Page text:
From Where has he come, this Hemedti? (1-2)

Abdallah Ali Ibrahim

Sudanese novelist, Tayeb Salih, was once quoted as saying “from where have these people come?” when he was struck by the series of human rights violation committed by the salvation regime during its rule of Sudan, 1989. The phrase then stuck with the regime as a curse, hasn’t it came from one of the custodian of the Sudanese spirituality.
And many people are chocked today in face of the war led by the Rapid Support Force and its cruelty, to ask the same question “from where have these people come?”. However, the question about the entity of the RSF has been repeatedly asked. The question emerged vis-à-vis the violations committed by the Janjaweed, the prototype of the Rapid Support forces, given the killings carried out in Darfur during the first decade of this century. And people took different stands in responding to the question, each guided by the preconditions of time and interest. Those opposing the salvation regime, saw in it once a pawn of the regime to establish and Arab-Islamic security regime that would vacate Darfur from African group (zurga in the local jargon). It is the view of the academic and leader within the Justice and Equality armed Movement, Abdalla Osman Al tom, the Janjaweed are an attempt to totally eradicate the indigenous people of Darfur (Africans) and to strip them from their lands, spurred by Arab supremacist ideology. But the supporters of the regime have seen nothing wrong in the Janjaweed so long as they fought the armed Darfuri movements who seek to bring down the Ignaz (salvation) rule.
That was during the previous first round. As to the current round , the supporters of the dissolved Ignaz have seen in the RSF mere mercenaries hailing from the African Sahel, and seeking to undermine the Sudanese entity. But the historical opponent of the salvation, who had in the past lashed at the jandweed calling them mercenaries in the service of the salvation as we have seen, now they view them as Sudanese who merit to express their view and take stands no matter what our opinion about them.
In the view of the historian who wrote about the Sudan, Douglas Johnson, what mars writings about the Sudan is that they focus on the policies of the central state, turning a blind eye to the regions and their local policies. These writing hold president Jafar Nimeiri (1969-1985) the brunt of breaching the Addis Ababa Agreement, concluded with the southern Sudanese nationalist in 1972, within one decade after it was signed. But those writings do not take into considerations the south-south differences which were hugely behind spurring this breach. If the regions complain of marginalization, the inept writings about the center on the matter increases this marginalization, thus rendering the regions in yet double marginalization status.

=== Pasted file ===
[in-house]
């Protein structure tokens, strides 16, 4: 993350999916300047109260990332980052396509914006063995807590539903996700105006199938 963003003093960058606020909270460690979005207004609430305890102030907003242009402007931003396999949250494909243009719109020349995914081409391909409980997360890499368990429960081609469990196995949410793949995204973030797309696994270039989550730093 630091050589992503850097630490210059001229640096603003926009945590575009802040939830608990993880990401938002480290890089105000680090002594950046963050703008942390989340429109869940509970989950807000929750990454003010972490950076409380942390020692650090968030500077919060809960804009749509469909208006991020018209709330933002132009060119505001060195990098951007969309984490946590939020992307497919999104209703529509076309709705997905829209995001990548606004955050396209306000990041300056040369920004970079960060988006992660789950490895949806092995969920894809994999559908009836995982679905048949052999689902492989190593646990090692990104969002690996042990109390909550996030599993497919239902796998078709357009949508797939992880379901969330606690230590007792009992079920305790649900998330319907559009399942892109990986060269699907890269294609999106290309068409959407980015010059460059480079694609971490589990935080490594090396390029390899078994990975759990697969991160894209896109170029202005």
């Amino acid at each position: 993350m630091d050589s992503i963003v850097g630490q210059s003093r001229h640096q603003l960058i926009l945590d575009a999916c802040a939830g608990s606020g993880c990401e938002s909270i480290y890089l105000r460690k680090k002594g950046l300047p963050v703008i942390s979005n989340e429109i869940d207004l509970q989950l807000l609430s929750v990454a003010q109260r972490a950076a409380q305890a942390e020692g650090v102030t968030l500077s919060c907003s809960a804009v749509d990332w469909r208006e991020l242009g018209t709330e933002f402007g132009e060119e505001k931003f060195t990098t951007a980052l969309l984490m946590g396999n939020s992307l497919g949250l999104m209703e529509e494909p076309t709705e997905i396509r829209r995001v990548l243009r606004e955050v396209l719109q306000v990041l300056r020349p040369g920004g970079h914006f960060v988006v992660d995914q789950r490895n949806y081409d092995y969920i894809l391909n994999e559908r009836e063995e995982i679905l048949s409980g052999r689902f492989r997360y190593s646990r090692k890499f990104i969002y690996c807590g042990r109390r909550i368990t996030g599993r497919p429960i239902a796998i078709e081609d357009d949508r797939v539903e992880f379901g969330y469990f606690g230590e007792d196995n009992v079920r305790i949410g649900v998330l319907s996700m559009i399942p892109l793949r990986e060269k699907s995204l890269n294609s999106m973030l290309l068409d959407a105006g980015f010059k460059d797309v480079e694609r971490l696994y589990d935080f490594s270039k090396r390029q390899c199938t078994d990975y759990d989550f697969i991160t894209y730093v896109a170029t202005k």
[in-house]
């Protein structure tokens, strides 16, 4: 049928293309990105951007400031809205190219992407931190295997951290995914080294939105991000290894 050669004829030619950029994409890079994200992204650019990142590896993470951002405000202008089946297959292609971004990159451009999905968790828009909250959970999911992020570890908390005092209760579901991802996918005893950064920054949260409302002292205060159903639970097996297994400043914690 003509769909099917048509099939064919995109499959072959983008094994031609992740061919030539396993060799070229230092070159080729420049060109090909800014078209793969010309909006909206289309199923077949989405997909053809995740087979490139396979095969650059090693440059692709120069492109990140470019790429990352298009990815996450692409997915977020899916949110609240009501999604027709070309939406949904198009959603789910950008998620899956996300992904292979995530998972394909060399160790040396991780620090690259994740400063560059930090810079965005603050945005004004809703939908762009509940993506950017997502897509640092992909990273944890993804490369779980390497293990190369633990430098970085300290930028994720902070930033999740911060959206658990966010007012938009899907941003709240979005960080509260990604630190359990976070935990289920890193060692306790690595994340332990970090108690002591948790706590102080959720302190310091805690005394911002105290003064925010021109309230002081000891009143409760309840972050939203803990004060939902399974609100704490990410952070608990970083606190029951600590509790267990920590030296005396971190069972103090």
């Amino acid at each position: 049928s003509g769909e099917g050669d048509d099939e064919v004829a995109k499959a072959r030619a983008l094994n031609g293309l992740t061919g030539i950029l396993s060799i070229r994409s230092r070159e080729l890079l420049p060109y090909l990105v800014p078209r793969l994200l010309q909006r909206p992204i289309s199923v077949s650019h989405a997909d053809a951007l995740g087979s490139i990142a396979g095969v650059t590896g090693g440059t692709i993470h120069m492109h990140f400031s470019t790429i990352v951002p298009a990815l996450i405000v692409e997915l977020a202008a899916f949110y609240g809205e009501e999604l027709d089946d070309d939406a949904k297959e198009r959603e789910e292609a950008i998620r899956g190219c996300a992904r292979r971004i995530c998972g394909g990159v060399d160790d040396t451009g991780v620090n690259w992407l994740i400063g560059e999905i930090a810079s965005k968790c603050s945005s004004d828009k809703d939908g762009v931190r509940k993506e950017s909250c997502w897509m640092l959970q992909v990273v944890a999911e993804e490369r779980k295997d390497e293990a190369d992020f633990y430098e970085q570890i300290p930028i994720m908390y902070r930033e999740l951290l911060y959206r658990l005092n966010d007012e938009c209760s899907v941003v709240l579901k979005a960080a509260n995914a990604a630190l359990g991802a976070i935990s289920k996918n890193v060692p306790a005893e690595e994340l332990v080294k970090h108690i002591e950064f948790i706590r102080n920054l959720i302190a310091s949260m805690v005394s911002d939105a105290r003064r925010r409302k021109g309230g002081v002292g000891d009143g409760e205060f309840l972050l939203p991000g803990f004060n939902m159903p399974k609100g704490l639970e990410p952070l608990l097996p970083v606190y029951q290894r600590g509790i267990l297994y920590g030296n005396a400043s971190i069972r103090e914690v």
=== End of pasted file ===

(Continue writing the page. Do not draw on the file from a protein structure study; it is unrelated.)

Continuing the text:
Thus it becomes clear within the circles of the elite that the reply to this question of “from where have these people come?”, be it meant for the Janjaweed or the RSF would be that they are a group of mercenaries, used mostly by the central government to help remove the ordure of the opposition off the paved path. There is no consideration for the regional and local policies out of which this phenomenon was borne.
The journalist and filmmaker Julie Flint has earlier warned in her book “The Other War: Inter-Arab Wars in Darfur” (2010) that the way to understand such phenomena as the Janjaweed might lead us to grasp local policies before they fall into the traps of the central state, as people tend to understand them. The most important thing that came out in her book is that the Arabs who committed crimes against the Africans of Darfur in the service of the “salvation” regime until they were accused of “ethnic cleansing”, were in the meantime fighting each other long, fiercely and bloody, so Flint returned in her book to the drought and desertification that hit North Darfur as part of the African coast during the seventies and eighties. She mentioned how these successive droughts first destabilized the Arab Abala (camel herders) in Northern Darfur from tribes attributed to the Rizeigat people, many of whom were nonetheless cowherds (Baqara) in Southern Darfur. The northern Badia in Darfur has been devastated and their home is no longer livable. And these camel raisers moved to seek sustenance somewhere else in the territories and in so doing they committed injustice. But when their livelihoods were blocked, they wanted to relieve their plight by their traditional seasonal migration southward to nurture their herds as they used to do in the Fur farms, from Zurqa and Darfur itself, until they reached South Darfur, the home of their own likes, the Baggara.
They were denied that alternative livelihood for two reasons. The first reason was the increase in population and the herds an increase that inflamed the conflict over the limited resources in their destinations. Another reason was to prevent them from grazing the farmers after harvesting. These corrals are what the Fur and Baggara are erecting so as to protect their gardens and their herds that have found innovative marketing in Khartoum and the Gulf.
When these “camel raisers” became fed up with their pastoral economy, they turned to acquisition of heavy weapons and militarization to protect that economy no matter what were its shortcomings. This militarization will be the mainstay of their livelihood when the central government goes out to recruit its forces, such as border guards and popular defense forces, to fight the armed opposition movements. In this effort, they clashed with groups of their own people in South Darfur in battles that claimed casualties.
To be continued

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